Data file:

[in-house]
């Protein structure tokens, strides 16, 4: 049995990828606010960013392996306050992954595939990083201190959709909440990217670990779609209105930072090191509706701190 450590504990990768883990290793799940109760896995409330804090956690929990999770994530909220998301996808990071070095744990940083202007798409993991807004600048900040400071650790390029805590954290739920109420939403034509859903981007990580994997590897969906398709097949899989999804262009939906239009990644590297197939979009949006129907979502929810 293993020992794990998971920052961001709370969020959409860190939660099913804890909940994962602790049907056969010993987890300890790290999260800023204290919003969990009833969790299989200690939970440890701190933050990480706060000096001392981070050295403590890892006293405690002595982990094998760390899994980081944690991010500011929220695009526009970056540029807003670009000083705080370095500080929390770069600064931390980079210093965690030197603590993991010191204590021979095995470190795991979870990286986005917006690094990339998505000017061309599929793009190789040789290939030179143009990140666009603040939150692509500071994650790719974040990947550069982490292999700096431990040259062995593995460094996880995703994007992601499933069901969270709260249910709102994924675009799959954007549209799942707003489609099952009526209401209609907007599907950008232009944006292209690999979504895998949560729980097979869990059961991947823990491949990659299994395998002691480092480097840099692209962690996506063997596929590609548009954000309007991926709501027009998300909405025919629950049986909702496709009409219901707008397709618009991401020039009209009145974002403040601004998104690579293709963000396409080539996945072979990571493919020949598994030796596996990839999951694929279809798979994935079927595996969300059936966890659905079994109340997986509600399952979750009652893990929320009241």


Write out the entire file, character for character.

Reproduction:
[in-house]
């Protein structure tokens, strides 16, 4: 049995990828606010960013392996306050992954595939990083201190959709909440990217670990779609209105930072090191509706701190 450590504990990768883990290793799940109760896995409330804090956690929990999770994530909220998301996808990071070095744990940083202007798409993991807004600048900040400071650790390029805590954290739920109420939403034509859903981007990580994997590897969906398709097949899989999804262009939906239009990644590297197939979009949006129907979502929810 293993020992794990998971920052961001709370969020959409860190939660099913804890909940994962602790049907056969010993987890300890790290999260800023204290919003969990009833969790299989200690939970440890701190933050990480706060000096001392981070050295403590890892006293405690002595982990094998760390899994980081944690991010500011929220695009526009970056540029807003670009000083705080370095500080929390770069600064931390980079210093965690030197603590993991010191204590021979095995470190795991979870990286986005917006690094990339998505000017061309599929793009190789040789290939030179143009990140666009603040939150692509500071994650790719974040990947550069982490292999700096431990040259062995593995460094996880995703994007992601499933069901969270709260249910709102994924675009799959954007549209799942707003489609099952009526209401209609907007599907950008232009944006292209690999979504895998949560729980097979869990059961991947823990491949990659299994395998002691480092480097840099692209962690996506063997596929590609548009954000309007991926709501027009998300909405025919629950049986909702496709009409219901707008397709618009991401020039009209009145974002403040601004998104690579293709963000396409080539996945072979990571493919020949598994030796596996990839999951694929279809798979994935079927595996969300059936966890659905079994109340997986509600399952979750009652893990929320009241």